direct effect and supremacy of EC law (ECJ judgements Van Gend 1963; Costa/ENEL 1964).
They significantly contributed to the supranational quality of the EC's legal order - a factor not
clearly envisaged by the founding fathers.
While the main ambitions of the first additional member states, Great Britain, Ireland, and
Denmark, had been economic (Laurent 1994: 126), the subsequent three southern applicants,
Greece (1975), Spain and Portugal (1977), desired membership for more overtly political
reasons. These (then) recently democratised states were included in the Communities, despite
their comparatively less-developed capitalist economies, for the purpose of keeping them
democratic and non-communist (Wallace 1989). Clearly, however, their specific economic
interests subsequently influenced the further development of the Union; this mainly concerned
the financing of new EC policies. Soon after joining the Union in 1981, Greece made the
accession of Spain and Portugal (finally achieved on 1 January 1986) conditional upon the setting
up of 'Integrated Mediterranean Programmes', whose task was to fight regional disparities within
the EC (Nicholson and East 1987: 201). And when the first major reform package of the Rome
Treaties, the Single European Act, was negotiated 1985-6, the less-developed EC economies
achieved a significant transfer of money via the structural funds, in order to cover the expected
costs to them of the Internal Market. Similarly, the Cohesion Fund was introduced by the
Maastricht Treaty, which set up a timetable for Economic and Monetary Union (EMU) among
the EC members in 1992.
The negotiations on this new 'constitution' for the EU (1991-2) were, even then, followed with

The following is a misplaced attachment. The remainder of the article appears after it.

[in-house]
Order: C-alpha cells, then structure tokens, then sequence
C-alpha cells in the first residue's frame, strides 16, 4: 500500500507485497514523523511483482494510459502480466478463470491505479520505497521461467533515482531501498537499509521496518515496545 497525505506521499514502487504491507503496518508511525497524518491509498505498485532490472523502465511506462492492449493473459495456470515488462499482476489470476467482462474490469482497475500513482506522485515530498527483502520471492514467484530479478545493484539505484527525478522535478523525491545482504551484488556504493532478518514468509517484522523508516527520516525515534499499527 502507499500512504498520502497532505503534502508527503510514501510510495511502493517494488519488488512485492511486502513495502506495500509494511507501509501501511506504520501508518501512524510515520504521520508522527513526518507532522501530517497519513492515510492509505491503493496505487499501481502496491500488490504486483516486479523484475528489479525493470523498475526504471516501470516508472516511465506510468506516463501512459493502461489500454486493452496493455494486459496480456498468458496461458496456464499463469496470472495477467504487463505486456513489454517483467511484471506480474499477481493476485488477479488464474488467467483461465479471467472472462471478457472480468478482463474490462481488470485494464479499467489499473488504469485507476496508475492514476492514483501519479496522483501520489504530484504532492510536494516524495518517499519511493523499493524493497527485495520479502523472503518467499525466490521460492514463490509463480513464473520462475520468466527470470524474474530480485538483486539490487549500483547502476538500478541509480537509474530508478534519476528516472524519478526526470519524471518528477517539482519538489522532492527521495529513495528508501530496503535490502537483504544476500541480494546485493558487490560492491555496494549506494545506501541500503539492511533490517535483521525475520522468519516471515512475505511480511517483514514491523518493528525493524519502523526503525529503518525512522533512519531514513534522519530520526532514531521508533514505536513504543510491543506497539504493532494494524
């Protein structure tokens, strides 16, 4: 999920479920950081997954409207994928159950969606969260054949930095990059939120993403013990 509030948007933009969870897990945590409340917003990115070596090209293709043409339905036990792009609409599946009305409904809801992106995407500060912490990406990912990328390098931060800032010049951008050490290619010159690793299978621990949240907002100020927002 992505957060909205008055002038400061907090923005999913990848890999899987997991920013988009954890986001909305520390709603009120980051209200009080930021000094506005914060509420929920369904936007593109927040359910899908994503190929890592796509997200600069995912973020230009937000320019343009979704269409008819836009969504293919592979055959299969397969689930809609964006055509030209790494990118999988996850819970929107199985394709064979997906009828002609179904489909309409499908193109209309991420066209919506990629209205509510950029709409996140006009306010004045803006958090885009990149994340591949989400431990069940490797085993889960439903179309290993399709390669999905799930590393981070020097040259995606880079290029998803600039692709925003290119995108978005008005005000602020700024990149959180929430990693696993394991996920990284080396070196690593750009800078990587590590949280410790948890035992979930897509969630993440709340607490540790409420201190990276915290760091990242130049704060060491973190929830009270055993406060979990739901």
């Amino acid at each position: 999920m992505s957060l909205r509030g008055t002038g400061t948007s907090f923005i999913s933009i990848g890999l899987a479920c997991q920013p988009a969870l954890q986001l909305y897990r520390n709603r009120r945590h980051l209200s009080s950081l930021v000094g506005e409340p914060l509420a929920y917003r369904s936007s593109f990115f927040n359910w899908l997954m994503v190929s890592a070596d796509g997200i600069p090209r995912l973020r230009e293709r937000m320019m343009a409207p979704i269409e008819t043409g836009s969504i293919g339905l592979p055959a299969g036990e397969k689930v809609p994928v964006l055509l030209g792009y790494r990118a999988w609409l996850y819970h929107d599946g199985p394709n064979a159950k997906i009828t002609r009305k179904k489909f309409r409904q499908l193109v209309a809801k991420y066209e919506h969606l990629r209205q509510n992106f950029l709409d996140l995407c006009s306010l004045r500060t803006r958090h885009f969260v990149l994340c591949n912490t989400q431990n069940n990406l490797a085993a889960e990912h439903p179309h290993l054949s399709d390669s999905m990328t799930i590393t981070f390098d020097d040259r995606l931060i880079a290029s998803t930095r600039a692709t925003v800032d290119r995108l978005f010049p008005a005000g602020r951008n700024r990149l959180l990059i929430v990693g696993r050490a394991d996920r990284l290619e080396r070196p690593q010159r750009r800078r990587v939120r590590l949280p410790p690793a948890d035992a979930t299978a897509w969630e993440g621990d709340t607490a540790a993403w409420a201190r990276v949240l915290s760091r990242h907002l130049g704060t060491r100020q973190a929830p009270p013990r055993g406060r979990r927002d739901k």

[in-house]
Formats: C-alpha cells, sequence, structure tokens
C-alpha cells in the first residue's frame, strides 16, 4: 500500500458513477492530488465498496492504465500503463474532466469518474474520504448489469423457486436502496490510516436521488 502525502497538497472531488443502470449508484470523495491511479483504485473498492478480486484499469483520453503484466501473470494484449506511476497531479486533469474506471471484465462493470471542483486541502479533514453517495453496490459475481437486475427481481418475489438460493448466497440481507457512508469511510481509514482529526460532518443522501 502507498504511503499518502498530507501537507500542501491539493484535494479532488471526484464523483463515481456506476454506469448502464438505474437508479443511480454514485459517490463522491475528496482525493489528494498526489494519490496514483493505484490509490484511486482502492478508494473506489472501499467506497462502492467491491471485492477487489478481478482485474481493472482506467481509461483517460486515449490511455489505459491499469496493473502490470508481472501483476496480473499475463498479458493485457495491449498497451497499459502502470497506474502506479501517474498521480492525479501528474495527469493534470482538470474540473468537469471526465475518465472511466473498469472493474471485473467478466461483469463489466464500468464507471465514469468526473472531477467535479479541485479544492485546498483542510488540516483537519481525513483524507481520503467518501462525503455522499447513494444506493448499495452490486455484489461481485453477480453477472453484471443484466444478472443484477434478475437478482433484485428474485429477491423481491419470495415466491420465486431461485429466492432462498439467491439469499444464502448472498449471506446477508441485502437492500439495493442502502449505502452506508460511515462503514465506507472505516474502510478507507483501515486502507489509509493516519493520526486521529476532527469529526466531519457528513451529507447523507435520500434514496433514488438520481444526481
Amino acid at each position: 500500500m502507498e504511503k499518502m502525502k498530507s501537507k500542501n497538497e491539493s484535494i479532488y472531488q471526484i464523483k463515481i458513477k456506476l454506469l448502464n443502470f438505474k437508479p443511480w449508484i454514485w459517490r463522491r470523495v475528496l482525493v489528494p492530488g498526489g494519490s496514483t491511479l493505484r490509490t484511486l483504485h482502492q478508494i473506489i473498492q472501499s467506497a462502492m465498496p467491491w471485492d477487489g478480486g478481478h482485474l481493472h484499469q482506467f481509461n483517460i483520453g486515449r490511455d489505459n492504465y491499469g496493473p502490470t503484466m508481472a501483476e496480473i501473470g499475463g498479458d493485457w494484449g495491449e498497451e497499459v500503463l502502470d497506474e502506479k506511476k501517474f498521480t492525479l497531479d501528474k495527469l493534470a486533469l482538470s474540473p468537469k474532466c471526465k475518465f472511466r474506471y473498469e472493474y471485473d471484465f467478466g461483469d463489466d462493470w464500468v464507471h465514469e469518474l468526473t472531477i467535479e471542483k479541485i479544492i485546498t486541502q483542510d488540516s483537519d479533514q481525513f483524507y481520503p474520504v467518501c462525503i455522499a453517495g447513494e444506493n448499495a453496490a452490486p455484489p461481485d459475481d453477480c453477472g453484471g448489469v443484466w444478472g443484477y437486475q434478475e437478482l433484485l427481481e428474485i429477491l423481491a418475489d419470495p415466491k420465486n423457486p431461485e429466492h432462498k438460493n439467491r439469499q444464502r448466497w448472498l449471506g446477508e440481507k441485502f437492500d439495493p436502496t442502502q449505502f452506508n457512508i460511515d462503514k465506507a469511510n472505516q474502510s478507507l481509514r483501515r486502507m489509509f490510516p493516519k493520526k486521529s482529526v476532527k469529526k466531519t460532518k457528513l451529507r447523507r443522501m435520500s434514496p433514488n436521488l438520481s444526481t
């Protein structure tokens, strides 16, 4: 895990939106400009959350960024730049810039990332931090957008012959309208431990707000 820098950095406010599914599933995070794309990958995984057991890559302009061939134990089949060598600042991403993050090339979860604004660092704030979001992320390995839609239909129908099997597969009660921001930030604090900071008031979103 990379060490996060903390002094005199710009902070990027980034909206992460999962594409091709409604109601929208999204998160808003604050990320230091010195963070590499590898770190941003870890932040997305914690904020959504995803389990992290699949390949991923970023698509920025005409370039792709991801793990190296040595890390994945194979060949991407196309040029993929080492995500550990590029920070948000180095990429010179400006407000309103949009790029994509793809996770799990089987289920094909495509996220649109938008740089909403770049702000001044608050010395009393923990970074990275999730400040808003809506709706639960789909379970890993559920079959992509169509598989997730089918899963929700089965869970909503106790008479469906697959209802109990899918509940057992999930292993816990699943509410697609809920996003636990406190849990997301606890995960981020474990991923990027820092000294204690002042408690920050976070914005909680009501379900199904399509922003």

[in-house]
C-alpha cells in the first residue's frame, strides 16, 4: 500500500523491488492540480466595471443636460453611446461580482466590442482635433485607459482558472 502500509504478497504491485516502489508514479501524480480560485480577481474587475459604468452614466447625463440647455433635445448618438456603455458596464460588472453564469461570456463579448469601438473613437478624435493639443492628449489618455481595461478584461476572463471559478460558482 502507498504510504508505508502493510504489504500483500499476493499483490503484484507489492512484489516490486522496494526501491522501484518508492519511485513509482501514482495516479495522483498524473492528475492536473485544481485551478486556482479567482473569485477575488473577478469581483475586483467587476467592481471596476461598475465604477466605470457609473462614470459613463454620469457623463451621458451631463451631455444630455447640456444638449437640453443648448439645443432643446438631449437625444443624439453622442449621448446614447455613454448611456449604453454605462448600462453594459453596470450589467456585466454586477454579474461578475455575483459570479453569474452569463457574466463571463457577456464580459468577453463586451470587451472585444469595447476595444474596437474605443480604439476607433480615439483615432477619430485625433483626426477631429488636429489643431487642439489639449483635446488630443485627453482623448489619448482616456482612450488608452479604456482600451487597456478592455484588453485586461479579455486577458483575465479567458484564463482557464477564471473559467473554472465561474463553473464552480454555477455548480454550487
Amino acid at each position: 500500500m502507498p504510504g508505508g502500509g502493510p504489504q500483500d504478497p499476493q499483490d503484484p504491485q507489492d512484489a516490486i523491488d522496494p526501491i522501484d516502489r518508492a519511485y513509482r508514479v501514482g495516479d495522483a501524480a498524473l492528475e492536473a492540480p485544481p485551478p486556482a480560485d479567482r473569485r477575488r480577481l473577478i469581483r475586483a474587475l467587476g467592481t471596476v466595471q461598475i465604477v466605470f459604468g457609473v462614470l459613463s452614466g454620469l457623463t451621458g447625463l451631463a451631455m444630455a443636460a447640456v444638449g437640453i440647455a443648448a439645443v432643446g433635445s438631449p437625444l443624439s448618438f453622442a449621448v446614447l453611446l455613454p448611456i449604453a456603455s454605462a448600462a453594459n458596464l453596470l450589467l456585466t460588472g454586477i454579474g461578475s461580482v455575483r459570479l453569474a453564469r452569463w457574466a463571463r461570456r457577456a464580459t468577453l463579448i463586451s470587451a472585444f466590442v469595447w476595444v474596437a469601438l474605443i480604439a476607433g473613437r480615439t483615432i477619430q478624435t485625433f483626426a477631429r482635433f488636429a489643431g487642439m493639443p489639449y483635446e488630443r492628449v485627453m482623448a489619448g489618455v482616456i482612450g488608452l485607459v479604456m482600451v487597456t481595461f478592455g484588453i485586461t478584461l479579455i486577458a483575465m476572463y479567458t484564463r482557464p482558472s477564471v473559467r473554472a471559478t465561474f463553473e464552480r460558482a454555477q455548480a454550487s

lively interest by the majority of the EFTA member states, who had to wait for another
repositioning of the 'moving target' EC before membership negotiations were started with them.
On the eve of the various EFTA applications, the EC's decision had been to deepen significantly
before widening subsequently. Because the Internal Market Programme proved to be attractive to
non-members as well, Commission President Delors, in early 1989, offered to the EFTAns a new
kind of structured partnership, based on wider market integration as well as on common decision-
making and administrative institutions. Thus, the establishment of the 'European Economic Area'
(EEA) might dampen the immediate membership ambitions although, in the event, it did not
meet the EFTA members' expectations.
Austria was first among the group to apply officially for membership in 1989 (Schneider 1994,
Falkner 1995). When the end of the Soviet Union had significantly altered the broader
international arena and also partly influenced their national economies, Sweden, Finland,
Switzerland, and Norway applied in 1991-2. Eventually, the EC decided that negotiations with
the EFTA applicants could begin after the signing, but before the actual implementation, of the
Maastricht Treaty. The Union's internal difficulties - particularly economic recession, and the
ratification problems of the Treaty on European Union (TEU) - seem to have made an externally-
oriented initiative politically attractive and opportune. For some of the new members, the Union
had again developed to a significant extent between their application and their final admittance
to the club in January 1995. Again, deepening did not seem to make membership less attractive
to aspirant member states.
One significant development was the increased stress on correct implementation of EC law. In its
Francovich ruling 1991, the ECJ introduced liability of the member states for damage resulting
from incorrect or non-implementation of Directives. Furthermore, the Maastricht Treaty provided
for fines against governments which do not follow an ECJ ruling (now Article 228 TEC). Thus,
the new members of 1995 had to accept not only more, but also more binding rules. The
association that they joined had a much stricter set of club rules! The post-Maastricht Union had
a strongly increased supranational character with features such as a Union citizenship, increased
powers for the European Parliament (EP), and the independent European Central Bank